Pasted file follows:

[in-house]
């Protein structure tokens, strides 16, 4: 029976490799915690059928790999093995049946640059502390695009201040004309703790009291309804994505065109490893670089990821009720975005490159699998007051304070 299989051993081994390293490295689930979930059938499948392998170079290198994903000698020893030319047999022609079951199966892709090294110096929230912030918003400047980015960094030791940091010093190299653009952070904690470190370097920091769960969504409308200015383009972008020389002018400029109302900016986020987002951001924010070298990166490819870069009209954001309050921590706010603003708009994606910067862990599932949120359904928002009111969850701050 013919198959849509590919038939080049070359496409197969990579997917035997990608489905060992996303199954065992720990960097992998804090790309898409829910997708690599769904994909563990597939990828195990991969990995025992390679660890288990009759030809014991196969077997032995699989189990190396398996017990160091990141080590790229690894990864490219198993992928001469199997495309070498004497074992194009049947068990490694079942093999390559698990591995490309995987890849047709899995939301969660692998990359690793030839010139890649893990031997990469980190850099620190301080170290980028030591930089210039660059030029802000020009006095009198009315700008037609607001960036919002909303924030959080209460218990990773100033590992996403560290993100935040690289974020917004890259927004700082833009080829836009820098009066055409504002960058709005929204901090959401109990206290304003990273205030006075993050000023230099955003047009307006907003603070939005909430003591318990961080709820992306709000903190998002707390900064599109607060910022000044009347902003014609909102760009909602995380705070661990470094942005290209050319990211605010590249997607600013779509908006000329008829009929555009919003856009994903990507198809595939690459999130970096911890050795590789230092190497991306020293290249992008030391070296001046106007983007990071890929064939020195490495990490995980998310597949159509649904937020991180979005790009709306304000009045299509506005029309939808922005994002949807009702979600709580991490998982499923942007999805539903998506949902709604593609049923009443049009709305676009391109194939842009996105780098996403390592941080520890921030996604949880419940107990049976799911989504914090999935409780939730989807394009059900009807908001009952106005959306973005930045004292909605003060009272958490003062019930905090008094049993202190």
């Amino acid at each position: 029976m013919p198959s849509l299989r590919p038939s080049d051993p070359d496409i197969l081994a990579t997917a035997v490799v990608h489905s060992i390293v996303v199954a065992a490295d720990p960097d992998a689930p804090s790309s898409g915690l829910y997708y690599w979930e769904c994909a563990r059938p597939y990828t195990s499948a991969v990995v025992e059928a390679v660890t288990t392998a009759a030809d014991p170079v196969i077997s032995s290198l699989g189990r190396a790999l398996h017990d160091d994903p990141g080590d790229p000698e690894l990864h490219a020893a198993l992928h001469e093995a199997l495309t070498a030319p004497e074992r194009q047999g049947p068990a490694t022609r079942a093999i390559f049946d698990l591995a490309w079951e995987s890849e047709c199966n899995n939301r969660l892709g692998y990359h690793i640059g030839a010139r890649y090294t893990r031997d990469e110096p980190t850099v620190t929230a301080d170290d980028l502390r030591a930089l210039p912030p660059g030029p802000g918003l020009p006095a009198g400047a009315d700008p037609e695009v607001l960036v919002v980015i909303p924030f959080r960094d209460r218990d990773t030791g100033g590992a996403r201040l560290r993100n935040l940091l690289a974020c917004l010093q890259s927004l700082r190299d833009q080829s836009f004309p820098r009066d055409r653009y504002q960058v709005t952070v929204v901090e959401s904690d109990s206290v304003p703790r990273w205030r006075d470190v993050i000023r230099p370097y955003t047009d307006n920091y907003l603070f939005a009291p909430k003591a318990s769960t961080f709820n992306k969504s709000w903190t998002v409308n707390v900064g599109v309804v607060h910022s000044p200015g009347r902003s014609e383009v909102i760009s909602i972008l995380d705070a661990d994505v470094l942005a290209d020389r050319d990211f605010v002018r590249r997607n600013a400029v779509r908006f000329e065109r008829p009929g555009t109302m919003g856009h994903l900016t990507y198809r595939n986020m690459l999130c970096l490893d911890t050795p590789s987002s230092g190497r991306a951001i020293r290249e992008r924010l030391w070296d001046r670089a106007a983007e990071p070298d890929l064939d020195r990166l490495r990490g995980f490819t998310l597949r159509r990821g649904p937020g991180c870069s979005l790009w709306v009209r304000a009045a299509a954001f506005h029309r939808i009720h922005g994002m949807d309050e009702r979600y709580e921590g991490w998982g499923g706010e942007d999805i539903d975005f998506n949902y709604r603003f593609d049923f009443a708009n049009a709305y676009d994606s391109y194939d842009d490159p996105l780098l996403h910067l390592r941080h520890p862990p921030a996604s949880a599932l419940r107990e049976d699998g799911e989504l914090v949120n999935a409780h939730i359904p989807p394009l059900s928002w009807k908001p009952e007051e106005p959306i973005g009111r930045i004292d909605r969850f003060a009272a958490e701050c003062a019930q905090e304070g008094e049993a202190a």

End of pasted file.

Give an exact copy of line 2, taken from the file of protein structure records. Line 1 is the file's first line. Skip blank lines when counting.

């Protein structure tokens, strides 16, 4: 029976490799915690059928790999093995049946640059502390695009201040004309703790009291309804994505065109490893670089990821009720975005490159699998007051304070 299989051993081994390293490295689930979930059938499948392998170079290198994903000698020893030319047999022609079951199966892709090294110096929230912030918003400047980015960094030791940091010093190299653009952070904690470190370097920091769960969504409308200015383009972008020389002018400029109302900016986020987002951001924010070298990166490819870069009209954001309050921590706010603003708009994606910067862990599932949120359904928002009111969850701050 013919198959849509590919038939080049070359496409197969990579997917035997990608489905060992996303199954065992720990960097992998804090790309898409829910997708690599769904994909563990597939990828195990991969990995025992390679660890288990009759030809014991196969077997032995699989189990190396398996017990160091990141080590790229690894990864490219198993992928001469199997495309070498004497074992194009049947068990490694079942093999390559698990591995490309995987890849047709899995939301969660692998990359690793030839010139890649893990031997990469980190850099620190301080170290980028030591930089210039660059030029802000020009006095009198009315700008037609607001960036919002909303924030959080209460218990990773100033590992996403560290993100935040690289974020917004890259927004700082833009080829836009820098009066055409504002960058709005929204901090959401109990206290304003990273205030006075993050000023230099955003047009307006907003603070939005909430003591318990961080709820992306709000903190998002707390900064599109607060910022000044009347902003014609909102760009909602995380705070661990470094942005290209050319990211605010590249997607600013779509908006000329008829009929555009919003856009994903990507198809595939690459999130970096911890050795590789230092190497991306020293290249992008030391070296001046106007983007990071890929064939020195490495990490995980998310597949159509649904937020991180979005790009709306304000009045299509506005029309939808922005994002949807009702979600709580991490998982499923942007999805539903998506949902709604593609049923009443049009709305676009391109194939842009996105780098996403390592941080520890921030996604949880419940107990049976799911989504914090999935409780939730989807394009059900009807908001009952106005959306973005930045004292909605003060009272958490003062019930905090008094049993202190």